Shortly thereafter, he partnered with Pittsburgh radio personality Jay Mitchell, to form Harrington and Mitchell Advertising, Inc.. Jim was the President/General Manager and Creative Director of the firm, which ran successfully for nearly a decade, before ceasing operations, voluntarily, in 1997. In 1998, Jim was hired to do mornings on WHBC in Canton Ohio. His family was firmly committed to the Greater Pittsburgh area, so he leased a condominium in Canton and commuted home to Pittsburgh on weekends. After two years of commuting Jim was hired by Clear Channel Radio's Pittsburgh station, 3WS. In 2002, that company transferred Jim to their 50,000 watt AM powerhouse, in Wheeling West Virginia, WWVA, to program that facility and to do the morning show. Two years later, WWVA dropped all of its local programming, in favor of syndicated product and summarily dismissed all of its local talent and programming staff. In 2005, Jim hosted a nationally syndicated morning program, "Your Morning with Jim Harrington", on the Talkstar Radio network. In 2008, he was hired to host a syndicated morning program on The Oasis Radio Network, a new venture owned by Green Bay Wisconsin's Sovereign City Communications. Sovereign City appeared to be a well funded and fully capitalized company, but to the industry's surprise, it declared bankruptcy and abruptly closed after less than a year of operation. Since 2009, Jim has concentrated on his writing and freelance voice work, which he records in his Pittsburgh-based studio. He continues to look for the next interesting radio opportunity.
Jim's been married for forty years to his wife Jean. They have two daughters and two grandchildren.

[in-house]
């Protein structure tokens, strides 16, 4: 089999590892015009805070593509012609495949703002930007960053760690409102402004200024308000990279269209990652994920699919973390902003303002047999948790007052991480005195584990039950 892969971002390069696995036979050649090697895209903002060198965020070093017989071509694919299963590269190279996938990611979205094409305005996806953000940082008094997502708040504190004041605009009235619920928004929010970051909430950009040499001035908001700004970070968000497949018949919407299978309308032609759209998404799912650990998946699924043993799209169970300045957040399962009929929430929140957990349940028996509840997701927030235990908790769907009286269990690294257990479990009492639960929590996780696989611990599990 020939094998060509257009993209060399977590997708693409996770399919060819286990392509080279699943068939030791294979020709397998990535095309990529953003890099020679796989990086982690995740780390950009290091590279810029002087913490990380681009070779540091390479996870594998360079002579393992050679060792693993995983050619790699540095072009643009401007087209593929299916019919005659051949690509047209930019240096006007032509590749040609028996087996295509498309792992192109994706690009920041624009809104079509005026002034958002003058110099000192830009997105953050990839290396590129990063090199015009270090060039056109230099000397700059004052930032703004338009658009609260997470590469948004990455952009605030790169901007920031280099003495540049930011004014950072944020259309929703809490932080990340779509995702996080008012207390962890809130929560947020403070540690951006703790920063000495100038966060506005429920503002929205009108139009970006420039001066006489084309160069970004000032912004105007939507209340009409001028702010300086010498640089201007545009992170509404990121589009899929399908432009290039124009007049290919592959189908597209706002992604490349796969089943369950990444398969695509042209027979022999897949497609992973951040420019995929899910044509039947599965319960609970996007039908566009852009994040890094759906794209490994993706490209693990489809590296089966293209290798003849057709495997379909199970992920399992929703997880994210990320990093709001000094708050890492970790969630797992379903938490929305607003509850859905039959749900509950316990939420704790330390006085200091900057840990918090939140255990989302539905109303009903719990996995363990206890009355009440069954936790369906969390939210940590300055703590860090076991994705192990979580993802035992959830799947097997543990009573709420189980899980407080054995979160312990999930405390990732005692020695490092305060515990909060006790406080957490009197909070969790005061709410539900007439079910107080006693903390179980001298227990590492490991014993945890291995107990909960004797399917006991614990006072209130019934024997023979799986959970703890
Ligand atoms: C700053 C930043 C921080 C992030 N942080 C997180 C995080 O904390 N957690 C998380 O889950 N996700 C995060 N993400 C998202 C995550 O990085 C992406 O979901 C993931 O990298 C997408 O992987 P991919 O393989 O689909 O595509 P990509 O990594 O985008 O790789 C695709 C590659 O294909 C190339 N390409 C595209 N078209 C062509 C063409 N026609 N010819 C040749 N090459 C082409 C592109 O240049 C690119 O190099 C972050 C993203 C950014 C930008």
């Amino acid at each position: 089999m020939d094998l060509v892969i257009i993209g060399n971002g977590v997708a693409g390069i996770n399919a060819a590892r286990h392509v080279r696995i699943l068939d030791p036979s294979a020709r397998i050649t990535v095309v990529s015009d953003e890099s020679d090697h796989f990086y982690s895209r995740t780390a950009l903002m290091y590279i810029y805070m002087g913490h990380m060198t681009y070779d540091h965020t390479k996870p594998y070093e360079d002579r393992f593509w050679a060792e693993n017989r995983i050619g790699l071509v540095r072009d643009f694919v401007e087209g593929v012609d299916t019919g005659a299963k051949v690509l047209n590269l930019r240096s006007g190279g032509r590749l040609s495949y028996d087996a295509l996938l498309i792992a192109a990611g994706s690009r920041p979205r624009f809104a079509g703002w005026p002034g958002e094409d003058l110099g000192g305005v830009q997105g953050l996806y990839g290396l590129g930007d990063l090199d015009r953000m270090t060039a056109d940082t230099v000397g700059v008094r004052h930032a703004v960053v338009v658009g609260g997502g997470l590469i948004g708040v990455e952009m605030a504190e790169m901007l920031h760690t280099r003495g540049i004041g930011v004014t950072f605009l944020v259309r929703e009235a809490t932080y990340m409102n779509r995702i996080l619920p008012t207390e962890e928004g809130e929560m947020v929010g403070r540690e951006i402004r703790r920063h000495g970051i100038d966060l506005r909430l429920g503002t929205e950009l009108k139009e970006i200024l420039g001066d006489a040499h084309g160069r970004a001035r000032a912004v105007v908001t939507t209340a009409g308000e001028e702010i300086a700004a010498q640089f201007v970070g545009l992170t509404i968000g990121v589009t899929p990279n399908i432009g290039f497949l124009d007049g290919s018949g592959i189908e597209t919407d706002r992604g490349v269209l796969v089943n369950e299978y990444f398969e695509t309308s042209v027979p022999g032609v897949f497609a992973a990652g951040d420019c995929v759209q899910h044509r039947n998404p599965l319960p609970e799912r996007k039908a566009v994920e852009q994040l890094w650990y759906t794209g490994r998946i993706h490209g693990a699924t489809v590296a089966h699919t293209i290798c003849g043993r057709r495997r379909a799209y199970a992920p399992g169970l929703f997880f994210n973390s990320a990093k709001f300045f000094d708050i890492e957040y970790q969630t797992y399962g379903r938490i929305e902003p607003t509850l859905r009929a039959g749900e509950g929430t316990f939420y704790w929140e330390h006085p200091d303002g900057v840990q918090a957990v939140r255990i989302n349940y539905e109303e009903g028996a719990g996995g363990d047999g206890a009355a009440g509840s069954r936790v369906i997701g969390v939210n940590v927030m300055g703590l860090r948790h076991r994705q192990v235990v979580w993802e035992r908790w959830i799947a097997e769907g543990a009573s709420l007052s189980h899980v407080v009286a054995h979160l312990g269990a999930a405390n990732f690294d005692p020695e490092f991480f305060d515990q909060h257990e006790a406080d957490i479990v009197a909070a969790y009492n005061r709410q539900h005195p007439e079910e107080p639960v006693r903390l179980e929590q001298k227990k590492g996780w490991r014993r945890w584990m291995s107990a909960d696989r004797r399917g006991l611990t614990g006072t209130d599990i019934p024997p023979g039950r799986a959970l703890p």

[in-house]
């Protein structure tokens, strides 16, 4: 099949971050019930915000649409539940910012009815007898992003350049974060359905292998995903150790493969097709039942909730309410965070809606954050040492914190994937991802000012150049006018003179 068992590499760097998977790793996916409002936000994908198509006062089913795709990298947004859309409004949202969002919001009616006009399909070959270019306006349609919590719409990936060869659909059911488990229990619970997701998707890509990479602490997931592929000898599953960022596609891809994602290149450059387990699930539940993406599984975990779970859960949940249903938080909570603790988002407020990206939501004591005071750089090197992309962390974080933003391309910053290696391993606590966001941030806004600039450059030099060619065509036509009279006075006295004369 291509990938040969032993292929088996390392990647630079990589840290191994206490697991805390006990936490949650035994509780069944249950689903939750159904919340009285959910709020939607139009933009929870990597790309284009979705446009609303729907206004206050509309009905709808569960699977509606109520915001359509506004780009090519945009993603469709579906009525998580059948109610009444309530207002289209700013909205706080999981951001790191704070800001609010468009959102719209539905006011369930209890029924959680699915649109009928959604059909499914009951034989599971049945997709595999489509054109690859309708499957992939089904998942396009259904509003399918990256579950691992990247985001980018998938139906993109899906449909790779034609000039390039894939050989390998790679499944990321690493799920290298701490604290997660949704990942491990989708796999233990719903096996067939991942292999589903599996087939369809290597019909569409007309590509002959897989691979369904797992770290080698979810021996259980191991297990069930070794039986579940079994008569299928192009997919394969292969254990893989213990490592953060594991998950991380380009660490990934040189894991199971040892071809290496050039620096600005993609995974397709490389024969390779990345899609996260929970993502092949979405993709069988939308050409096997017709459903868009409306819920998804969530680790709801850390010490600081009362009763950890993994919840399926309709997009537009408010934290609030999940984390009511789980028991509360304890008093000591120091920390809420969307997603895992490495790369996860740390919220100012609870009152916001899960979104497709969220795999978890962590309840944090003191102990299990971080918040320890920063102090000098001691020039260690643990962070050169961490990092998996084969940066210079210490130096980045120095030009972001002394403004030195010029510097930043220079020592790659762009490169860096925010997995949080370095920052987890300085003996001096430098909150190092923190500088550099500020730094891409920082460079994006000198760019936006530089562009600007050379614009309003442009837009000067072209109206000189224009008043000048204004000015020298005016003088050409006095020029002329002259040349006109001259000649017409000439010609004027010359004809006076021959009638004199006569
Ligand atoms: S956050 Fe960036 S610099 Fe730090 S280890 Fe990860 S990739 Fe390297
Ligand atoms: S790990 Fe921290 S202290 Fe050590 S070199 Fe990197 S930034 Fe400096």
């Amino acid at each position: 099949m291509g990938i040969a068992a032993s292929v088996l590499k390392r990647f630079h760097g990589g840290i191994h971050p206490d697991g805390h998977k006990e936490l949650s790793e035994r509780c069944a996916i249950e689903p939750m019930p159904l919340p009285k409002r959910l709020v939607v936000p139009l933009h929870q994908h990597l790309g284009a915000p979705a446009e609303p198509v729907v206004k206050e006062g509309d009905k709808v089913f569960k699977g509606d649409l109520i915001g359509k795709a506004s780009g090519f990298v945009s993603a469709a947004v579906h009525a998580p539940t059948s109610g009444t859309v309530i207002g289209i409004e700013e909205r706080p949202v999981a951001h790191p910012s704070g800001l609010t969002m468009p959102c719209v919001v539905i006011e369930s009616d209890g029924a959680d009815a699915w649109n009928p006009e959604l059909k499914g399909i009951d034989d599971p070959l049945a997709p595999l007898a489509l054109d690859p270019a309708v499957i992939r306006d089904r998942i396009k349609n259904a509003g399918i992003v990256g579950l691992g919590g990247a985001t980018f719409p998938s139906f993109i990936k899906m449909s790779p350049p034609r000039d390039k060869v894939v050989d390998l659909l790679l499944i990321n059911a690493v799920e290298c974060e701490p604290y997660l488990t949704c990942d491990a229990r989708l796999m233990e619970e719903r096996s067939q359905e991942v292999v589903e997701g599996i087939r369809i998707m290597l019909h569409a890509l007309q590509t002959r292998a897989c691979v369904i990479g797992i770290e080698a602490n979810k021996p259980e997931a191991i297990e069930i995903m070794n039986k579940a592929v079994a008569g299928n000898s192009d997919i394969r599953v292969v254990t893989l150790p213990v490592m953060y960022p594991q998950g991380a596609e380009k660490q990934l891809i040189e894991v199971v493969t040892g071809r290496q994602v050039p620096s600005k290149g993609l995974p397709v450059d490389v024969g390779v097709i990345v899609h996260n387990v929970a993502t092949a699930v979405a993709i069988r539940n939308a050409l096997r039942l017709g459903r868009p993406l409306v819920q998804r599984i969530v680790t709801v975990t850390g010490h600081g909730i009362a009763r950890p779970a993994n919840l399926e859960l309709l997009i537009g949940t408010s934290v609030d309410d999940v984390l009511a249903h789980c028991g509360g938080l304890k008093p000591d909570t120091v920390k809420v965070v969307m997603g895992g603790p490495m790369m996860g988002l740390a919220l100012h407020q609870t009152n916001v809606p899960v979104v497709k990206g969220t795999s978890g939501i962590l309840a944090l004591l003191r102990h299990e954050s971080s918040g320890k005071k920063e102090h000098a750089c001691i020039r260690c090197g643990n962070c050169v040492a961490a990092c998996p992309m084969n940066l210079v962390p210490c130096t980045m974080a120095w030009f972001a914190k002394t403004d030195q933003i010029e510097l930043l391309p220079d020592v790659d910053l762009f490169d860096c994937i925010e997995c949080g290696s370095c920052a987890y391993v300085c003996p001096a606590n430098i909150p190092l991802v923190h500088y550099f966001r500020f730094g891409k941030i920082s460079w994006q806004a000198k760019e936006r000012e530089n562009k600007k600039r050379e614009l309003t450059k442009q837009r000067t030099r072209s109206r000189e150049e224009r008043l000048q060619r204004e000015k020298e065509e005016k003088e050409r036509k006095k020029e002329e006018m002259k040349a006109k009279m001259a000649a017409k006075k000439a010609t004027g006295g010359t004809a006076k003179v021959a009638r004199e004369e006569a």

In early June 1974, the Boston local of AFTRA (American Federation of Television and Radio Artists) sent a message, to all its local members, informing them that Universal Pictures was filming the motion picture Jaws, on Martha's Vineyard and they were looking for extras. Harrington packed his car and headed for the island. A day into his 'extra' work, First Assistant Director Tom Joyner asked Jim to do some minor stunt work. The previous day, they had filmed a scene where two fishermen tried to catch the shark by attaching a chunk of meat to a hook and chain and then tying it to the end of a pier. The script called for the shark to snatch the bait and then, with hook in mouth, rip the dock in half, and take one of the two men on a 'Nantucket sleigh ride'. After being pulled by the shark for some distance, the fisherman was to roll back into the water, swim for the safety and scramble up the other half of the pier. As he's doing this, the shark pulls a U-turn and heads in his direction. The original actor had left Martha's Vineyard and Director Steven Spielberg needed to shoot some additional footage. Harrington was enlisted and spent most of the next day in front of the camera, performing parts of that scene.